Elections Canada investigates call complaints in 56 ridings

Elections Canada investigators are tracking complaints of misleading or harassing phone calls in 56 ridings during the 2011 federal election campaign, newly released court documents show.

That's nearly one-fifth of Canada's 308 ridings.

The documents show exactly how widespread the investigation has become since it was first revealed that the election agency was looking into allegations of misleading phone calls in Guelph, Ont. The documents, known as information to obtain a production order, cover phone records for customers of Vidéotron in Quebec and of Shaw in British Columbia, Alberta, Manitoba and Ontario. A production order for Rogers hasn't yet been publicly released.

Elections Canada investigator John Dickson says in the Shaw production order that he believes the information will help him identify whoever made the calls.

He also says the agency got 99 complaints of misleading or harassing calls before the first media report last February. Once the news broke, the agency got another 1,048 complaints, not including the 252 complaints from Guelph. Some people reported both misleading and harassing calls.

Of the 36 ridings Dickson is investigating, a Shaw security official said the same incoming phone number called "at least several" of the complainants on May 1 and 2, 2011, at least six times, he wrote in the production order.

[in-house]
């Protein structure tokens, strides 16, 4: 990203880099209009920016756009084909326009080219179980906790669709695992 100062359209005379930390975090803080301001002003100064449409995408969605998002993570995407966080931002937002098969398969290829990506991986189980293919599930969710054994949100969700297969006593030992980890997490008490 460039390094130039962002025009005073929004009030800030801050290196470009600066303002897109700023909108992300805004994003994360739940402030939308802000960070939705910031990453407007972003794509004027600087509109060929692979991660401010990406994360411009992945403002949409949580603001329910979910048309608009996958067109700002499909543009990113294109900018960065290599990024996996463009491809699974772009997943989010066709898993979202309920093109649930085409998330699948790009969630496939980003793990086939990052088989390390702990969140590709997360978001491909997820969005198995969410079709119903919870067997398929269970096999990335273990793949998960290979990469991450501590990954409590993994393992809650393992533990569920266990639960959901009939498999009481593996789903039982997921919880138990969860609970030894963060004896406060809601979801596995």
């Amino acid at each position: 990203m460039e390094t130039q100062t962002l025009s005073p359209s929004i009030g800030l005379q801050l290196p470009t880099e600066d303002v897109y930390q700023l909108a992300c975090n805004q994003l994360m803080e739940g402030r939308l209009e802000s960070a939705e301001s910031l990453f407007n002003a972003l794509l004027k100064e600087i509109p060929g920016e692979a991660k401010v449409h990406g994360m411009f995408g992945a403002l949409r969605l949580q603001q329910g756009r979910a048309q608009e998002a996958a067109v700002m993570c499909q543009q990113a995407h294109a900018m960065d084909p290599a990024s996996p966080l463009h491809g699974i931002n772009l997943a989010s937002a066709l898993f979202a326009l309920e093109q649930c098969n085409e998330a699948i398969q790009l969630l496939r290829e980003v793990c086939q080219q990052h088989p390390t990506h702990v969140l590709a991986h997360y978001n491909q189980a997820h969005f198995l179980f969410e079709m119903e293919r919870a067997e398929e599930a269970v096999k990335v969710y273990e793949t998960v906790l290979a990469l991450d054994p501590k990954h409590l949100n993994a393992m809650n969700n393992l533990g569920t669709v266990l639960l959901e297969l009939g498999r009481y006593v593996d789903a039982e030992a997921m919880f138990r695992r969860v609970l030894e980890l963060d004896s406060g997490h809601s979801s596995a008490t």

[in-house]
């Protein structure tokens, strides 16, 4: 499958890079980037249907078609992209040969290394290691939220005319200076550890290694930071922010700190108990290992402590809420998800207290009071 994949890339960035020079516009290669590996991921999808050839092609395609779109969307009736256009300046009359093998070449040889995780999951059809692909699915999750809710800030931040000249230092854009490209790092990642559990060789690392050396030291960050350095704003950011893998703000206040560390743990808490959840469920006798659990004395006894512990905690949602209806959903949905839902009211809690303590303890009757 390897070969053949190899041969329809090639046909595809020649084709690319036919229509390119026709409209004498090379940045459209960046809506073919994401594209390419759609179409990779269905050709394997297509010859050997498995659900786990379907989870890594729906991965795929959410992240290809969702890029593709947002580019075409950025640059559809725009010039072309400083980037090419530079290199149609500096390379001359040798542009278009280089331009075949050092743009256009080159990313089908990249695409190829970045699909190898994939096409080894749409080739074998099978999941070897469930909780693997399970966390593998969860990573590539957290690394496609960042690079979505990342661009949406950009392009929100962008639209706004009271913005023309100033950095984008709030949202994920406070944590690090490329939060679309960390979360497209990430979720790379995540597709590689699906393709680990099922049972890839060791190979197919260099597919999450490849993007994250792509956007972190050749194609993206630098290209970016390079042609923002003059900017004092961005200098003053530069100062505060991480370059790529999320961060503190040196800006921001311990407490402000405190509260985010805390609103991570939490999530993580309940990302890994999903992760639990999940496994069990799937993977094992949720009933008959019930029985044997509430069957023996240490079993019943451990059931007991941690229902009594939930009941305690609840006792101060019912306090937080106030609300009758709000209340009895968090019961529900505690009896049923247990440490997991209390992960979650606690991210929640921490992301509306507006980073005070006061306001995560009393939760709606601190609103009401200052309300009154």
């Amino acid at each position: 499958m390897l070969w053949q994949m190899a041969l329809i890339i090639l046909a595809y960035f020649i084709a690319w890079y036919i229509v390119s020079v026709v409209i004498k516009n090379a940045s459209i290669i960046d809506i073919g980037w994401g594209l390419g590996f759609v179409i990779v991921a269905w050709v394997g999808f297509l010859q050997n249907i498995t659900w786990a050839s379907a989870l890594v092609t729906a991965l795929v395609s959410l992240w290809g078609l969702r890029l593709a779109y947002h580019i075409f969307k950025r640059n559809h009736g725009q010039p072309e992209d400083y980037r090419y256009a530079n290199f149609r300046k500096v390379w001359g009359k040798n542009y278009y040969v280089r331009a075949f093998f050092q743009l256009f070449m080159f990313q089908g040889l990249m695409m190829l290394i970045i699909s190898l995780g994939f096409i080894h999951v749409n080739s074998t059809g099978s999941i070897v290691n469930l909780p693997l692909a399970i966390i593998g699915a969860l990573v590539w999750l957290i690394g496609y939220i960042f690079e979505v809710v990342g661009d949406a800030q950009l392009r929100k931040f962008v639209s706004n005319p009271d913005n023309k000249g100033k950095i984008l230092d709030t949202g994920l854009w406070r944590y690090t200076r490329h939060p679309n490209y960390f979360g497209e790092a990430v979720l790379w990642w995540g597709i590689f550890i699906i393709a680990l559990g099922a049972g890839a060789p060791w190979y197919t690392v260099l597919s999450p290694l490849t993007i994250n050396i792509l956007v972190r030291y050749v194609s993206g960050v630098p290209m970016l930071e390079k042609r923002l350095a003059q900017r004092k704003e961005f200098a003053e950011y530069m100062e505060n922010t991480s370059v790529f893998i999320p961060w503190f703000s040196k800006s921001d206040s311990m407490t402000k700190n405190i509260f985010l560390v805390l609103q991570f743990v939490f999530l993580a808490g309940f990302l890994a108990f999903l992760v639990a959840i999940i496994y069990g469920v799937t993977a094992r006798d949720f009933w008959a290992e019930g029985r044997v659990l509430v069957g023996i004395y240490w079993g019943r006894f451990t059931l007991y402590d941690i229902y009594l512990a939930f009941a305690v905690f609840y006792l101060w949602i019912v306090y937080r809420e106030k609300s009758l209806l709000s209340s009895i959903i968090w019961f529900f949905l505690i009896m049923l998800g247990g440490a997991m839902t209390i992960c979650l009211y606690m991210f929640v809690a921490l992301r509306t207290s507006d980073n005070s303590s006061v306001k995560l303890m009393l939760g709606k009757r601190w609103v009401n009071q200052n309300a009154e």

There are complaints from another 217 people in 31 of the 36 ridings who weren't Shaw subscribers, he said.

In the House of Commons Friday, New Democrat MP Craig Scott said what happened in Guelph was "clearly not an isolated incident."

"Conservatives can no longer pretend that this is just a few rogues in Guelph," Scott said.

Conservative MP Pierre Poilievre provided no new explanation, referring only to the party's co-operation with investigators on the Guelph allegations.

However, the production order shows it's taking months for the party's lawyer to arrange interviews for Dickson. He first spoke with Arthur Hamilton on Aug. 7, in a phone call in which Hamilton asked Dickson to go through him with any requests.

"On Aug. 30, 2012, I spoke with Mr. Hamilton by telephone and discussed with him the issue of whether the Conservative Party or its candidate in several [electoral districts] noted herein made such calls. He advised me he would look into the matter and reply," Dickson wrote.

"On Sept. 20, 2012, Mr. Hamilton advised me he will put the request forward for a response. On Oct. 2, 2012, Mr. Hamilton advised me that he will attempt to arrange for me to speak directly with the appropriate campaign official. On Oct. 30, 2012, Mr. Hamilton advised me that he anticipates being able to facilitate such meetings in the near future."

Conservative officials have repeatedly denied any link to the misleading phone calls and say they ran a clean campaign.

The records were released as part of a Federal Court case in which six applicants, backed by the Council of Canadians, are challenging the election result in their ridings. That case will be heard Dec. 10.

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